Write a thank you note. You don’t have to call it that—maybe it’s a handmade card to Aunt Jeannie after an overnight, with your child writing (or dictating) what she especially enjoyed, like wishing on a star at bedtime or eating Mickey Mouse-shaped pancakes for breakfast. Maybe it’s learning to say thank you for time rather than things—an e-mail to a grandparent, expressing appreciation for telling the stories behind the photos in an old album. Maybe it’s saying “I thought of you”—a postcard to a friend saying “Remembered how much fun we had when we were together at Priest Lake.”
Make a cardboard loom. All you need is a piece of heavy cardboard, scissors to slit the ends of it, and yarn or string. For the weft, older kids can use a rug needle; for younger children, taping the end of yarn can make it easier to weave. A loom of about 5 x 7 inches is good for a first project, and it’s the right size for taking in the car or on the bus.
The how-to’s we found in a 2001 issue of Handwoven magazine suggest a quarter-inch slit on one narrow end, at least a quarter inch in from the right edge. This is for anchoring the start of your warp thread. On the opposite narrow edge, cut 1/8th slits every quarter inch. To keep all your warp “thread”—the yarn or string you use—on the front of the cardboard, start the thread behind the first slit and then bring it out on the front. Go down the front side of the loom, around the bottom slit and then back up the front side to another slit. When the warp is done and the thread is anchored, the same or a different yarn can be used for the actual weaving.
Print with food. Apples, lemons and green peppers make terrific and easy prints. Imagine the possibilities: red, green and yellow apple images around the bottom of a skirt, or a lemon print on the sail of a bright yellow boat! Slice fruits in half (keep the apple stem), sponge on paint, and then press straight down on paper, cloth or wood.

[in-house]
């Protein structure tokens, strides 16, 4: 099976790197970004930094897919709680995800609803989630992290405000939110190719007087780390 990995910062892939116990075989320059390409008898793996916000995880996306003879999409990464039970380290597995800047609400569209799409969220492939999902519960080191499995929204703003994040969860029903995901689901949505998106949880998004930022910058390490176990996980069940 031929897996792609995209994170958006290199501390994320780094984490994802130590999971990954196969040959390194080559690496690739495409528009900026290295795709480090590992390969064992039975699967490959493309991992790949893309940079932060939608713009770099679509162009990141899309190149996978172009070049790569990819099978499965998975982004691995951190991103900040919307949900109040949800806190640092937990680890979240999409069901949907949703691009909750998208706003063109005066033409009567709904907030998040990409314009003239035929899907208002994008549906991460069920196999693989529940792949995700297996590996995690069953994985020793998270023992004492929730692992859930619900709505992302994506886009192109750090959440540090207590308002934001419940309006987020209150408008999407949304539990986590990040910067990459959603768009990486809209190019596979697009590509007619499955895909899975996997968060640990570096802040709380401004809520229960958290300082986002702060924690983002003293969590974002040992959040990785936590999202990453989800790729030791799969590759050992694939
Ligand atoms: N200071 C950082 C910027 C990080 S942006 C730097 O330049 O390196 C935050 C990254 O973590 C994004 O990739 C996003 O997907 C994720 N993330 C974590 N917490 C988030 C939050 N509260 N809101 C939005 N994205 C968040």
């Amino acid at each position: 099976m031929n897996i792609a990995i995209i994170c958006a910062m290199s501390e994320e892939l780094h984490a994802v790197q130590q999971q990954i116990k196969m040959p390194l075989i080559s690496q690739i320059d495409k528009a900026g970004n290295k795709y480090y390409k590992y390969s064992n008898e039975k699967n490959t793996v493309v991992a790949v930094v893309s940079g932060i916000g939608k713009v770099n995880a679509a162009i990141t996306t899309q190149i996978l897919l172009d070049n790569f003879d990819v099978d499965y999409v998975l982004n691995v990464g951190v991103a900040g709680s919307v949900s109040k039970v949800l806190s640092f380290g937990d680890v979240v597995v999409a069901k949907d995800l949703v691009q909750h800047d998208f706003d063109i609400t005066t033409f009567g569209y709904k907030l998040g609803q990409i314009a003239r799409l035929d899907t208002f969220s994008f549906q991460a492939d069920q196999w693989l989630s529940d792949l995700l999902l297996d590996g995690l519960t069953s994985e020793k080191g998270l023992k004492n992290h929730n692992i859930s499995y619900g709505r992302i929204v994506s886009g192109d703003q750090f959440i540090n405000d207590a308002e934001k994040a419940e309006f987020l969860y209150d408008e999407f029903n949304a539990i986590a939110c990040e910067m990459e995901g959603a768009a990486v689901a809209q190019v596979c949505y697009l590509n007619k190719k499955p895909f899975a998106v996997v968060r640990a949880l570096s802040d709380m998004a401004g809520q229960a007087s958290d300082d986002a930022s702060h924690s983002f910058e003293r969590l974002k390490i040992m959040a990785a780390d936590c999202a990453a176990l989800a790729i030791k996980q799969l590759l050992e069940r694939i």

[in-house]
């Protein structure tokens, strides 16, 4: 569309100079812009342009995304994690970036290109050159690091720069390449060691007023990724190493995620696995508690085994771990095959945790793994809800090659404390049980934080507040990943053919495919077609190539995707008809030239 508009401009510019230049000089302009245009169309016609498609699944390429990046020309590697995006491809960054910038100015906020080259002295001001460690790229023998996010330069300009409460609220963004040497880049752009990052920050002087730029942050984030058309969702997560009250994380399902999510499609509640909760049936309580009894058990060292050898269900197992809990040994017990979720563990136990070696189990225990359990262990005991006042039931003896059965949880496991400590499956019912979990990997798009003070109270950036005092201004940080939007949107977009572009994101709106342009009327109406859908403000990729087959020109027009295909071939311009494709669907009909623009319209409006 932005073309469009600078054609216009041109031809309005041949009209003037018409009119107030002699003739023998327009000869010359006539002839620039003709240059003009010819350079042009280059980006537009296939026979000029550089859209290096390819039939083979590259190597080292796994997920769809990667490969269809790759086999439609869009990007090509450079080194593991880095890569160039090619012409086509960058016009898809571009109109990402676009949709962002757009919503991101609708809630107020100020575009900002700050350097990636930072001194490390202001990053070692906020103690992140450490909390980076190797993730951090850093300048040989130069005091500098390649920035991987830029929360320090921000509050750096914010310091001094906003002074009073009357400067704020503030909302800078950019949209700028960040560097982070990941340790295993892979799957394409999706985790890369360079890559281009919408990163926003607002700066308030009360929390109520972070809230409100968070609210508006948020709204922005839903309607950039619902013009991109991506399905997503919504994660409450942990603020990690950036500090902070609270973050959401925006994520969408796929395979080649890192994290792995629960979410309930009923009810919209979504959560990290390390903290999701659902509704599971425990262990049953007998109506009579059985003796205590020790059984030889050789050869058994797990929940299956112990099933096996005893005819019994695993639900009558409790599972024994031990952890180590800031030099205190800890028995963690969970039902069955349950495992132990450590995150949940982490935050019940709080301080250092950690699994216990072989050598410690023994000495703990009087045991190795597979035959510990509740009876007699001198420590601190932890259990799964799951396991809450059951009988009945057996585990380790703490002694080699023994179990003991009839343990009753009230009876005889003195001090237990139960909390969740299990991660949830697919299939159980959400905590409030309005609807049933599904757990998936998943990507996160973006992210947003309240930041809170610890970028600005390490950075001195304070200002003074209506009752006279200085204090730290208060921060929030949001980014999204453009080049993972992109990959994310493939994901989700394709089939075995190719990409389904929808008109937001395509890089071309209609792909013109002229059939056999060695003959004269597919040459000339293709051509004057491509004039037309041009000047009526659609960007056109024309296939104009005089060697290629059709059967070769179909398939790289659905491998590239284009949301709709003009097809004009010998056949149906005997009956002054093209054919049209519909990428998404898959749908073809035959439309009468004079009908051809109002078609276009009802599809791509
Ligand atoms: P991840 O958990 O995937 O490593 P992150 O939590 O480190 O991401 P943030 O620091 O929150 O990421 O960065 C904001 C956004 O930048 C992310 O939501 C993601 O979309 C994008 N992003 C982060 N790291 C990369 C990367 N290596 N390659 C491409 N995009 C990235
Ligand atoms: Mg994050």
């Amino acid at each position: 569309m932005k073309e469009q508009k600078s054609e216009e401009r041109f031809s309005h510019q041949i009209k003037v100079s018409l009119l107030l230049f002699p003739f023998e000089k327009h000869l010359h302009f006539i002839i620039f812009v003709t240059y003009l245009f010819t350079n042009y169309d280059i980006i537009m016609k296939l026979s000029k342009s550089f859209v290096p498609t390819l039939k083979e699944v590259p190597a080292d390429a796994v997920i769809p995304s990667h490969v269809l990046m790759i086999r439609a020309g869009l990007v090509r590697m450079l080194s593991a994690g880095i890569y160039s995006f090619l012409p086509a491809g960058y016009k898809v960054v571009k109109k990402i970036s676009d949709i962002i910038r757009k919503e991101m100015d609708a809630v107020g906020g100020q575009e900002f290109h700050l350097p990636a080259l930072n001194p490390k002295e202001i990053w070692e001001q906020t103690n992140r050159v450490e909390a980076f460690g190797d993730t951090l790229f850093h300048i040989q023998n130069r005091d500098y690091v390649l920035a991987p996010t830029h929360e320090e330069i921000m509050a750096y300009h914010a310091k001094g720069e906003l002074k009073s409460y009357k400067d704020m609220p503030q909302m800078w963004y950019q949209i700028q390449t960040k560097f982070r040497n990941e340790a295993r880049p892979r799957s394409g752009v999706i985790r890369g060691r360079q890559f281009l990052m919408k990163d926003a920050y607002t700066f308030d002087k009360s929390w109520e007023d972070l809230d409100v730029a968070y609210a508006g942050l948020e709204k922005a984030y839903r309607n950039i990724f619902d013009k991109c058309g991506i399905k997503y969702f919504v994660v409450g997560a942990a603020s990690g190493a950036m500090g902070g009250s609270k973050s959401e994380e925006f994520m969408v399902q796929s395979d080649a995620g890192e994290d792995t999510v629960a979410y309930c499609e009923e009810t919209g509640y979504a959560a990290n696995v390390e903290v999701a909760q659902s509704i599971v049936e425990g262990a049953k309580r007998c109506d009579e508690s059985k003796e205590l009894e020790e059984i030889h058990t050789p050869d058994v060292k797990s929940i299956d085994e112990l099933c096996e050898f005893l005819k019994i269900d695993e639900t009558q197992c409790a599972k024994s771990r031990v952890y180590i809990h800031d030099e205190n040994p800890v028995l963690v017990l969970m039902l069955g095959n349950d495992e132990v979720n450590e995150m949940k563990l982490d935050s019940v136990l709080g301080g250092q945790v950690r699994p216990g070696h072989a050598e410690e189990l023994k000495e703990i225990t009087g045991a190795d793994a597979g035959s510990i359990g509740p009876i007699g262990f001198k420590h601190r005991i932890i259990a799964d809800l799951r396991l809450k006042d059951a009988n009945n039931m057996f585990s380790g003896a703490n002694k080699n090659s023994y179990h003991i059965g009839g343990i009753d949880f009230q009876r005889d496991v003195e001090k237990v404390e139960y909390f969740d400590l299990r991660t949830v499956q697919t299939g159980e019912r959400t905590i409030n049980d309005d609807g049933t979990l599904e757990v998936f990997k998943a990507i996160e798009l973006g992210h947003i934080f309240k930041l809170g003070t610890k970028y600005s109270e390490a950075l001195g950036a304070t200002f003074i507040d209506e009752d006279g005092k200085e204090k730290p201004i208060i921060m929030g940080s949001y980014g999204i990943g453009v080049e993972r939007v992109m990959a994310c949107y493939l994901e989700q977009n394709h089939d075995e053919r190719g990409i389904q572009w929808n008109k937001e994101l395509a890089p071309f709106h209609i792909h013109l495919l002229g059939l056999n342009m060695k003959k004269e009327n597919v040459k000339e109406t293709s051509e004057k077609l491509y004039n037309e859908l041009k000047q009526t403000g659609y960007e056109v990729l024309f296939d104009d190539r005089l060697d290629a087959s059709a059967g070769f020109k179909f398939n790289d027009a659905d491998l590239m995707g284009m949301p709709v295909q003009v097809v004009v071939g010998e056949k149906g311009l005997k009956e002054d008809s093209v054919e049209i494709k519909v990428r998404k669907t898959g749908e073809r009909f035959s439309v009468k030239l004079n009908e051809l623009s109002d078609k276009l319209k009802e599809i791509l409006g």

For paper prints, you can use ordinary tempera paint; for cloth, use fabric paint, and for wood, use acrylic or house paint. With some fruits and vegetables, changing the paint color requires nothing more than slicing off the discolored portion. (That won’t work with an apple if you want to keep the stem; if the stem’s not important to you, consider cutting the apple into a completely different shape freehand or with a sharp star or heart cookie cutter.)
Learn a few words in another language. It’s easy to get started with two Parenting Press card decks. With the Feeling Elf poster, you all can learn the Spanish and Japanese for such emotions as “sad,” “scared” and “proud.” The Self-Calming Cards show phrases like “Watch funny videos,” “Make silly faces” and “Get a hug” in Spanish.
Contraptions for creativity